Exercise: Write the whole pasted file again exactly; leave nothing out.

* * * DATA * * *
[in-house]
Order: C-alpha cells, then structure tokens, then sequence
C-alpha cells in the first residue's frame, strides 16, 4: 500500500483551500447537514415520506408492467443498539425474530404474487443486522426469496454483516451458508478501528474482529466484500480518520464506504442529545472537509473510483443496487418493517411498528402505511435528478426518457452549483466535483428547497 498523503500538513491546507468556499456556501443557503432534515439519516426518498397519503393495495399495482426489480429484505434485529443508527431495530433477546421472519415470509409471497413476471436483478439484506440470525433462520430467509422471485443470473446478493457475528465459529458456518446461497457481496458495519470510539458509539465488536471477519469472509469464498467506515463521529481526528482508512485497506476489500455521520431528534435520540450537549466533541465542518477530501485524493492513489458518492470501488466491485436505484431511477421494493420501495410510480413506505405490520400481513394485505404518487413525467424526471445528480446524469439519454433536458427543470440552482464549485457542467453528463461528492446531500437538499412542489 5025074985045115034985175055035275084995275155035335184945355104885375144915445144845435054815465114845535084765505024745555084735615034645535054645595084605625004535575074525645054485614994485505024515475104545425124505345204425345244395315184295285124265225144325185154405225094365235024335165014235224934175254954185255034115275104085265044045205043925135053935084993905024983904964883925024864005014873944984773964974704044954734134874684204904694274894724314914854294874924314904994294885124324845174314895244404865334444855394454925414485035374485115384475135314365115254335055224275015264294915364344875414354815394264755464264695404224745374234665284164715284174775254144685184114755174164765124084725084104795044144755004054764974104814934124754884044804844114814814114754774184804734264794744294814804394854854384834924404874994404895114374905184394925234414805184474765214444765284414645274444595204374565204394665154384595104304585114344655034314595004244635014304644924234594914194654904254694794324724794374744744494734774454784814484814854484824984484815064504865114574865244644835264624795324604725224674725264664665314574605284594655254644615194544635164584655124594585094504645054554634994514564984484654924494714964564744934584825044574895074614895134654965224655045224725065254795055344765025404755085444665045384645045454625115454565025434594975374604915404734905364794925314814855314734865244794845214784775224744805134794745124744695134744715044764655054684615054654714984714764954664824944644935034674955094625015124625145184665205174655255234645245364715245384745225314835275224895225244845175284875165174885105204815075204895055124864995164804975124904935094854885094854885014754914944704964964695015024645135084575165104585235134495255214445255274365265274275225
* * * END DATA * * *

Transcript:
[in-house]
Order: C-alpha cells, then structure tokens, then sequence
C-alpha cells in the first residue's frame, strides 16, 4: 500500500483551500447537514415520506408492467443498539425474530404474487443486522426469496454483516451458508478501528474482529466484500480518520464506504442529545472537509473510483443496487418493517411498528402505511435528478426518457452549483466535483428547497 498523503500538513491546507468556499456556501443557503432534515439519516426518498397519503393495495399495482426489480429484505434485529443508527431495530433477546421472519415470509409471497413476471436483478439484506440470525433462520430467509422471485443470473446478493457475528465459529458456518446461497457481496458495519470510539458509539465488536471477519469472509469464498467506515463521529481526528482508512485497506476489500455521520431528534435520540450537549466533541465542518477530501485524493492513489458518492470501488466491485436505484431511477421494493420501495410510480413506505405490520400481513394485505404518487413525467424526471445528480446524469439519454433536458427543470440552482464549485457542467453528463461528492446531500437538499412542489 5025074985045115034985175055035275084995275155035335184945355104885375144915445144845435054815465114845535084765505024745555084735615034645535054645595084605625004535575074525645054485614994485505024515475104545425124505345204425345244395315184295285124265225144325185154405225094365235024335165014235224934175254954185255034115275104085265044045205043925135053935084993905024983904964883925024864005014873944984773964974704044954734134874684204904694274894724314914854294874924314904994294885124324845174314895244404865334444855394454925414485035374485115384475135314365115254335055224275015264294915364344875414354815394264755464264695404224745374234665284164715284174775254144685184114755174164765124084725084104795044144755004054764974104814934124754884044804844114814814114754774184804734264794744294814804394854854384834924404874994404895114374905184394925234414805184474765214444765284414645274444595204374565204394665154384595104304585114344655034314595004244635014304644924234594914194654904254694794324724794374744744494734774454784814484814854484824984484815064504865114574865244644835264624795324604725224674725264664665314574605284594655254644615194544635164584655124594585094504645054554634994514564984484654924494714964564744934584825044574895074614895134654965224655045224725065254795055344765025404755085444665045384645045454625115454565025434594975374604915404734905364794925314814855314734865244794845214784775224744805134794745124744695134744715044764655054684615054654714984714764954664824944644935034674955094625015124625145184665205174655255234645245364715245384745225314835275224895225244845175284875165174885105204815075204895055124864995164804975124904935094854885094854885014754914944704964964695015024645135084575165104585235134495255214445255274365265274275225